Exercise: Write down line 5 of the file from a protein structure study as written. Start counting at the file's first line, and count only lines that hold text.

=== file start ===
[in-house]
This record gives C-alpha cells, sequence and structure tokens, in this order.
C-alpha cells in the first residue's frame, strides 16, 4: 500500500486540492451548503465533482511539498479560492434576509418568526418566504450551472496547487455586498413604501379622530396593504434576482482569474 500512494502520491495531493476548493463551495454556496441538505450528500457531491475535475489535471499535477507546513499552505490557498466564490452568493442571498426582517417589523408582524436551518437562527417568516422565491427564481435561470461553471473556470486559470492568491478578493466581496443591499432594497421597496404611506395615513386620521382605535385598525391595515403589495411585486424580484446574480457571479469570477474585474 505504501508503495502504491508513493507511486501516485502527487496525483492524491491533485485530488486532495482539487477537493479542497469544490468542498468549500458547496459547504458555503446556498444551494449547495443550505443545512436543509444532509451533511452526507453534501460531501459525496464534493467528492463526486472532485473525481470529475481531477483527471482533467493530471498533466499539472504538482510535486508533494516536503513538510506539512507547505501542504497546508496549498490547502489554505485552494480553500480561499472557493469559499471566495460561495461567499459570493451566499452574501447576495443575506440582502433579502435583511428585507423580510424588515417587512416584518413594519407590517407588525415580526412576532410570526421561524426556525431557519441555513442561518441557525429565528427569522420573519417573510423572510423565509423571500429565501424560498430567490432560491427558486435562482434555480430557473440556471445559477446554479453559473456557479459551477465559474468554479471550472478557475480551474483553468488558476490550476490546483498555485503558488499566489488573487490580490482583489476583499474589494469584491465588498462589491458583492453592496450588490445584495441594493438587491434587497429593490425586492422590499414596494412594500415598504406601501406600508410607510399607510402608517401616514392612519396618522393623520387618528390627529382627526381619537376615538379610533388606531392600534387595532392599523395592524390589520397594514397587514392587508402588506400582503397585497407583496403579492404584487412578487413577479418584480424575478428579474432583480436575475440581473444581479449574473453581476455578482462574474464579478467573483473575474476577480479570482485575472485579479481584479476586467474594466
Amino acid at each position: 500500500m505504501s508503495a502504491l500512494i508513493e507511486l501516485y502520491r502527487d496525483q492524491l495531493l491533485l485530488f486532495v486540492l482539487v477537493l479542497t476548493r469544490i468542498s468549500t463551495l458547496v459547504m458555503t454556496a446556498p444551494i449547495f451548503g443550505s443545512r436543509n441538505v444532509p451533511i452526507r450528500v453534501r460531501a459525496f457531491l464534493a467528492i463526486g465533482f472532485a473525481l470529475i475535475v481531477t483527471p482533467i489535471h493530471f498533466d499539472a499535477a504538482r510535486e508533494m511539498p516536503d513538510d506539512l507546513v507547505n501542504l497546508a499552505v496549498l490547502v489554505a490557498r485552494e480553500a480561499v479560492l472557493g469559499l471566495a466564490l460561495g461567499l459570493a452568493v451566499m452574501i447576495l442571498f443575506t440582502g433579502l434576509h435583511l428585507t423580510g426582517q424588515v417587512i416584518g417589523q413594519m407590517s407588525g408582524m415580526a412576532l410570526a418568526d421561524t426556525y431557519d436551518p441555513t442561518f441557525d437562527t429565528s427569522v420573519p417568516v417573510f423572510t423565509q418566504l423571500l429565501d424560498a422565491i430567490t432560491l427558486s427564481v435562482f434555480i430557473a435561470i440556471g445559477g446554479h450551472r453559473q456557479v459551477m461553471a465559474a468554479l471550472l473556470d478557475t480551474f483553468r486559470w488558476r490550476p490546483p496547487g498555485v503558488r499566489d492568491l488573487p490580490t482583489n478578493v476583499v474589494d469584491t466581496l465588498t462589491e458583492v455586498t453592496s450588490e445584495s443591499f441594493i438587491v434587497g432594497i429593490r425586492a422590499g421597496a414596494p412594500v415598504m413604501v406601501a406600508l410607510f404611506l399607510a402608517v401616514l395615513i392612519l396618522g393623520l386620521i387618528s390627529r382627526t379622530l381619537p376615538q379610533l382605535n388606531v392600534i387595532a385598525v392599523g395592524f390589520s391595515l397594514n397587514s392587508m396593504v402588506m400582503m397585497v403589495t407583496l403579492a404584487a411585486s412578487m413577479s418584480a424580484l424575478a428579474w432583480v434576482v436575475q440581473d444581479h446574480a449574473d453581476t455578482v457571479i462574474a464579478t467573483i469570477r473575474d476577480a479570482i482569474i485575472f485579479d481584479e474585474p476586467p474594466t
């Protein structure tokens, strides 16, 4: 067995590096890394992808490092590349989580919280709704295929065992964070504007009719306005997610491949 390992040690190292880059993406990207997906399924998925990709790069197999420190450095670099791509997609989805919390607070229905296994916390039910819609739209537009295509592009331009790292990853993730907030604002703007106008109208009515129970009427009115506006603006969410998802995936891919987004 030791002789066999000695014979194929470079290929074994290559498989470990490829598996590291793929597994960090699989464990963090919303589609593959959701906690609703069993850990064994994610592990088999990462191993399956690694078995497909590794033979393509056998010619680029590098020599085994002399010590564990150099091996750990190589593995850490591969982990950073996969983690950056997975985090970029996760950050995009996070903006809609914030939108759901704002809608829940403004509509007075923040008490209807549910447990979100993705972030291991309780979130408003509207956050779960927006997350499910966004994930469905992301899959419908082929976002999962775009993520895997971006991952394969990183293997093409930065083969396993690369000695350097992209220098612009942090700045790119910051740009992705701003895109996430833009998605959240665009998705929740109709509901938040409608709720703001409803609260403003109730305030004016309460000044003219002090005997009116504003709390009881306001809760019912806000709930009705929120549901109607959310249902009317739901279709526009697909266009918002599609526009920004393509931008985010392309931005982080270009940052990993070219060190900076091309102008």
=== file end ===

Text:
């Protein structure tokens, strides 16, 4: 067995590096890394992808490092590349989580919280709704295929065992964070504007009719306005997610491949 390992040690190292880059993406990207997906399924998925990709790069197999420190450095670099791509997609989805919390607070229905296994916390039910819609739209537009295509592009331009790292990853993730907030604002703007106008109208009515129970009427009115506006603006969410998802995936891919987004 030791002789066999000695014979194929470079290929074994290559498989470990490829598996590291793929597994960090699989464990963090919303589609593959959701906690609703069993850990064994994610592990088999990462191993399956690694078995497909590794033979393509056998010619680029590098020599085994002399010590564990150099091996750990190589593995850490591969982990950073996969983690950056997975985090970029996760950050995009996070903006809609914030939108759901704002809608829940403004509509007075923040008490209807549910447990979100993705972030291991309780979130408003509207956050779960927006997350499910966004994930469905992301899959419908082929976002999962775009993520895997971006991952394969990183293997093409930065083969396993690369000695350097992209220098612009942090700045790119910051740009992705701003895109996430833009998605959240665009998705929740109709509901938040409608709720703001409803609260403003109730305030004016309460000044003219002090005997009116504003709390009881306001809760019912806000709930009705929120549901109607959310249902009317739901279709526009697909266009918002599609526009920004393509931008985010392309931005982080270009940052990993070219060190900076091309102008």